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New Type of Stem Cell Developed

A new type of stem cell was created by researchers at UT Southwestern at the end of last year, and it could have a big impact on infertility treatment.

March 24, 2021
Charlotte Pearse

New research to investigate infertility is being done every day, as so many couples in the world struggle to get pregnant.

Stem cells have emerged as a promising treatment method in recent years, though of course there’s no magic, guaranteed fix to infertility.

However, a new type of pluripotent stem cell that has been developed by researchers at UT Southwestern may be a big step for the future of stem cell therapy and its benefits for infertility treatment.

Scientists are incredibly optimistic about these XSCs, and what they could mean for further study and development.


So, what’s a stem cell, and why is it important? Well, stem cells are very resilient cells in the human bodies that can renew and replicate themselves. They can produce other, more specialized cells as well.

All people have them throughout their entire lives, and stem cells have recently been found to be a possible remedy for infertility. 8-12% of couples deal with serious problems conceiving, and there are so many factors that go into making sure a pregnancy goes right.

An image of a couple facing away from the camera, sitting outside and leaning on each other for comfort.
8-12% may seem like a large number, but nearly everyone knows at least one couple that has struggled with fertility. There’s no magic fix, and it can be an incredibly difficult thing to deal with. Luckily, scientists are always trying to find new ways to treat it, and stem cells could be the future.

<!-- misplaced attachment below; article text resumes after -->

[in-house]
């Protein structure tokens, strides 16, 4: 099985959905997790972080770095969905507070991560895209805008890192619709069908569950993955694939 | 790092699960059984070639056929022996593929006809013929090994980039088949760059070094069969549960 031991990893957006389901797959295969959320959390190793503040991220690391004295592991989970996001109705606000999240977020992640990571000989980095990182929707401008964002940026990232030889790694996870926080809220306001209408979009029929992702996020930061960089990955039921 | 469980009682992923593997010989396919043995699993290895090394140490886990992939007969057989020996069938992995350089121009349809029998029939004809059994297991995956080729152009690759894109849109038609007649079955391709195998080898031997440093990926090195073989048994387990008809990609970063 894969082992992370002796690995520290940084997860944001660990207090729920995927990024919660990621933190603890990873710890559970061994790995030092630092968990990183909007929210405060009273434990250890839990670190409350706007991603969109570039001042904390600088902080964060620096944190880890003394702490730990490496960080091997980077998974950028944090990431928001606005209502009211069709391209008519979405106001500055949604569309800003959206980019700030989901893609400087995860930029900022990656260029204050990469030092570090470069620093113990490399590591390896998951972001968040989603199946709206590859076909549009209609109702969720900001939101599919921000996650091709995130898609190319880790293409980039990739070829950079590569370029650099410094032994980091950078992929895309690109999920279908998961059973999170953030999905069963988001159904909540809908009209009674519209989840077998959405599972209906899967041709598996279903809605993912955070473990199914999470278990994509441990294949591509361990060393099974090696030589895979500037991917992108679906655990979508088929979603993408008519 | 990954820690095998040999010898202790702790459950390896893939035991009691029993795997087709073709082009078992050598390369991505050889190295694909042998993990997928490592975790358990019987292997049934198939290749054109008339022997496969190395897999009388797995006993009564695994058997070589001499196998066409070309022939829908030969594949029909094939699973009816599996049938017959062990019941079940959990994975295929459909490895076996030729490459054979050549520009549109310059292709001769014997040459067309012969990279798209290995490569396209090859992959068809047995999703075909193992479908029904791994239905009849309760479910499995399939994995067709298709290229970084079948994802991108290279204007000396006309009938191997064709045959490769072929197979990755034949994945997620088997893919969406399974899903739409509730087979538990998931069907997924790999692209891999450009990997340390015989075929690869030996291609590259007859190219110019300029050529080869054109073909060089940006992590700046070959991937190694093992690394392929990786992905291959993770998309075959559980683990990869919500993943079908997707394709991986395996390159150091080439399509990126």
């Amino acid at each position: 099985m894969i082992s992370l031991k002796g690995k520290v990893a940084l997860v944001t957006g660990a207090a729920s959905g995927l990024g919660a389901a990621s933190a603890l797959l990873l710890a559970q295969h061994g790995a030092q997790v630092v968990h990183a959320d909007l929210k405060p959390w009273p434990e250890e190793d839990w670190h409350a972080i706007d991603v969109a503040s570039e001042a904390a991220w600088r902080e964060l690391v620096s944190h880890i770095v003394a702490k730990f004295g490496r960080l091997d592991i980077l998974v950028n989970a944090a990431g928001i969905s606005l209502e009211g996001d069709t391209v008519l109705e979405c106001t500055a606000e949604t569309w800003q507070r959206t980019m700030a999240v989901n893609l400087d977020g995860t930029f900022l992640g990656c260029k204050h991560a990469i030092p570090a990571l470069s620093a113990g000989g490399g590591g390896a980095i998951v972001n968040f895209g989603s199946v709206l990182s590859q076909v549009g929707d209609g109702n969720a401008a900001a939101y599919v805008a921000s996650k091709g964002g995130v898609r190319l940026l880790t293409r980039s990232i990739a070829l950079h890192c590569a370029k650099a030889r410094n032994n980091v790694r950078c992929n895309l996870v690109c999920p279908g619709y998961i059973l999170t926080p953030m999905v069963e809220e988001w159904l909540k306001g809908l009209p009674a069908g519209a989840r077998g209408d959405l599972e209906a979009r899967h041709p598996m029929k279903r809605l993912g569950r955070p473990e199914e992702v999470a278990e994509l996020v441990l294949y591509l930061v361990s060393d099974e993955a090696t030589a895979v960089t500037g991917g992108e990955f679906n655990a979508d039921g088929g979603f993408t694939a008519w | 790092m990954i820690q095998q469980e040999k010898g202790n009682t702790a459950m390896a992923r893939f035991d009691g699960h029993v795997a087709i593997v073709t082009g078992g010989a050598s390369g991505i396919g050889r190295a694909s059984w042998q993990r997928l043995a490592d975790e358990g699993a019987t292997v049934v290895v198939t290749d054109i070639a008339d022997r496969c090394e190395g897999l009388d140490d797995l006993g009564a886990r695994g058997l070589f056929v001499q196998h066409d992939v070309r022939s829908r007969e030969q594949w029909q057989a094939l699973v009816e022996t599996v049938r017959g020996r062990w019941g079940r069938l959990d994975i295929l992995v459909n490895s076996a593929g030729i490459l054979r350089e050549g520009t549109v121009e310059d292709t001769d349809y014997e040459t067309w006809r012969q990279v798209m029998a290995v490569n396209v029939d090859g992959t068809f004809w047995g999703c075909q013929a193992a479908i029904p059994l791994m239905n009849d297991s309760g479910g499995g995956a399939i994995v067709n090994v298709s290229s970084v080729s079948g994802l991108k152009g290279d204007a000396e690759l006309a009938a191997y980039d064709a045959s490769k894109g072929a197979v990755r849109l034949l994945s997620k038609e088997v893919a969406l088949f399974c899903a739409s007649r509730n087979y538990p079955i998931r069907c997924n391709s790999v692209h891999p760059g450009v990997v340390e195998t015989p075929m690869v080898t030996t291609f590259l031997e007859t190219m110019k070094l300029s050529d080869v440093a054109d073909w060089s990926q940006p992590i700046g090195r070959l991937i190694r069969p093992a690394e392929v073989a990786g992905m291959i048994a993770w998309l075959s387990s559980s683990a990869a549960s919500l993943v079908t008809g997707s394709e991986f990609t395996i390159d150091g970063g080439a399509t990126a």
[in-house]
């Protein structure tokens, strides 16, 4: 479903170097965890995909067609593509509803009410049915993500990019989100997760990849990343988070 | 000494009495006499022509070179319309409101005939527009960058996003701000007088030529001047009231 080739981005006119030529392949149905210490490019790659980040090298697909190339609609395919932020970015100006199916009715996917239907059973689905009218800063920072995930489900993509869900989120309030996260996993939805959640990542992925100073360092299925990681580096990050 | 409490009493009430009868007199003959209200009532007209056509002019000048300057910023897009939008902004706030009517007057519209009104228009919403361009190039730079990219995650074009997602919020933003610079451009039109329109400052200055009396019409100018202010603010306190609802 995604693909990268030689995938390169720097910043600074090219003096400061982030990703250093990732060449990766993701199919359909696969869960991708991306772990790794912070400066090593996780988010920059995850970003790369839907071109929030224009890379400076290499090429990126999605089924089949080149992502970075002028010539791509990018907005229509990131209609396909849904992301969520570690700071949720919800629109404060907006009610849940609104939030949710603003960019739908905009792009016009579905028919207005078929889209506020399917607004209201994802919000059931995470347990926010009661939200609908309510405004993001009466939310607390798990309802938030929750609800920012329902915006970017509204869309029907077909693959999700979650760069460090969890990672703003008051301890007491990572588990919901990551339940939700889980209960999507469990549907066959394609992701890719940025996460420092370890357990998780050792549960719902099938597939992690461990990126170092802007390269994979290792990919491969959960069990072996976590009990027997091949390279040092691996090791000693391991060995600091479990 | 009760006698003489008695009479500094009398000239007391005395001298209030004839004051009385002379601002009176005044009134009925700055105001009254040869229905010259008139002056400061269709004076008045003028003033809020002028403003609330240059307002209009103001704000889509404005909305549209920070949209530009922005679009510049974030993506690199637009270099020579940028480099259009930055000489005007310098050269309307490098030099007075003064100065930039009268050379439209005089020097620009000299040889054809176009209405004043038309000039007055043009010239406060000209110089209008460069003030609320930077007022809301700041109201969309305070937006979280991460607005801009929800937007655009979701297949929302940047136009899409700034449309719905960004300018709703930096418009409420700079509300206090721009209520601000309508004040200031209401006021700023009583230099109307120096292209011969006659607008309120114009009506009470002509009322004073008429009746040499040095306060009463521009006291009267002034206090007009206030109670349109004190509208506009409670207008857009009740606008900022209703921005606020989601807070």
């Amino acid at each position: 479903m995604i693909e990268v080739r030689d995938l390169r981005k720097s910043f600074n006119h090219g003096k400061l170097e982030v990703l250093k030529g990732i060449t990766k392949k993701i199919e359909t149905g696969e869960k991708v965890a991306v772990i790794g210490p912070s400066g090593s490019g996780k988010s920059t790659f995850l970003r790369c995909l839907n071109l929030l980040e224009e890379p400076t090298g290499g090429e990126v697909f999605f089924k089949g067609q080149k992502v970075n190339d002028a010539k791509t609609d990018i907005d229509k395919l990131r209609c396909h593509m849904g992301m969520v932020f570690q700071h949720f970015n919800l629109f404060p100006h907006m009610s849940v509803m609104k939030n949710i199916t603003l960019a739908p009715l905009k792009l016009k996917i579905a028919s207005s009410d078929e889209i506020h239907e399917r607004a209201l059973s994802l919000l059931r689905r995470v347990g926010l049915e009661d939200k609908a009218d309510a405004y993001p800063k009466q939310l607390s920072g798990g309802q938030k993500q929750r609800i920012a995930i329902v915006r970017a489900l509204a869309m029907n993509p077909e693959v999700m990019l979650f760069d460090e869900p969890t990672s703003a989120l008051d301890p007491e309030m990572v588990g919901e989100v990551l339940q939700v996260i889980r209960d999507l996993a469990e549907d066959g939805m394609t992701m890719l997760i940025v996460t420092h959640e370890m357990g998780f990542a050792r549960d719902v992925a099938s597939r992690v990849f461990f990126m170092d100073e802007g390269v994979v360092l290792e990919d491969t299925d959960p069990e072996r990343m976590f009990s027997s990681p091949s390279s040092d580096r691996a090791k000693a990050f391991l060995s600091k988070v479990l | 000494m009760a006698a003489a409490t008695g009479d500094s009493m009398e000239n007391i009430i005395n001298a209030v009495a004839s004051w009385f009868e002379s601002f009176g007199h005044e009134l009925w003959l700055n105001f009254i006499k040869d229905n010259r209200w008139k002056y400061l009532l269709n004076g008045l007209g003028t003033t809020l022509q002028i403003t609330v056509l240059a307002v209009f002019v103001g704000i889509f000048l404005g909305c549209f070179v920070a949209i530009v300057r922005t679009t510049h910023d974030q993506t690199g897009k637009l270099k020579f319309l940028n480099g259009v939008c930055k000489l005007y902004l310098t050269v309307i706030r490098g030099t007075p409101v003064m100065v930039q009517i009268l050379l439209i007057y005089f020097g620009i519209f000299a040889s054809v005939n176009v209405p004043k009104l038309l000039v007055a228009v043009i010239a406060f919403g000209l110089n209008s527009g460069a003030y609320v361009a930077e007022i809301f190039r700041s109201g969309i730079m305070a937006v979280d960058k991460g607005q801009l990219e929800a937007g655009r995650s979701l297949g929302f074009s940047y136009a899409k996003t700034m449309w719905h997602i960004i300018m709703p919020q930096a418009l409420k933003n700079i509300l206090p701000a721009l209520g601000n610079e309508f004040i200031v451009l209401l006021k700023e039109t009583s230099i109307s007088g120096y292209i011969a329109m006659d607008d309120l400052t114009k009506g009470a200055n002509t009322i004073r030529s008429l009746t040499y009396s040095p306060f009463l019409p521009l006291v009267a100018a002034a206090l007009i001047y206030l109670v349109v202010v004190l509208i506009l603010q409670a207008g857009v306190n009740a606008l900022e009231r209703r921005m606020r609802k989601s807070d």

Stem cell therapy is starting to be more widely accepted as a treatment for infertility, though. The cells are used to regenerate damaged tissue, and if that tissue happens to be the cause of infertility, then these cells could really help. 

Ovarian regeneration is the main benefit of stem cells for female infertility, and for males their stem cells can be saved in vitro.

Until now, there were only four main types of stem cells that pertained to infertility. There are several types of pluripotent stem cells, meaning they can create many different other types of cells— ESCs, SSCs, and iPSCs —Embryonic, Spermatogonial, and Induced-Pluripotent stem cells, respectively. 

Multipotent stem cells have the capacity to divide into copies of themselves instead, and are simply known as MSCs. However, a new pluripotent stem cell has recently been developed, and it could bring something wonderful to the microscope table.


A research team at UT Southwestern, has developed a new type of stem cell, one that is a balance between embryonic stem cells, present in mice four days after fertilization, and epiblast stem cells, present seven days after fertilization.

Until now, scientists have not been able to maintain these pluripotent stem cells in a state between these two stages. They believed these cells would have the ability to create interspecies chimeras, organisms that have cells from multiple different species, and be an antecedent for sperm and egg cells.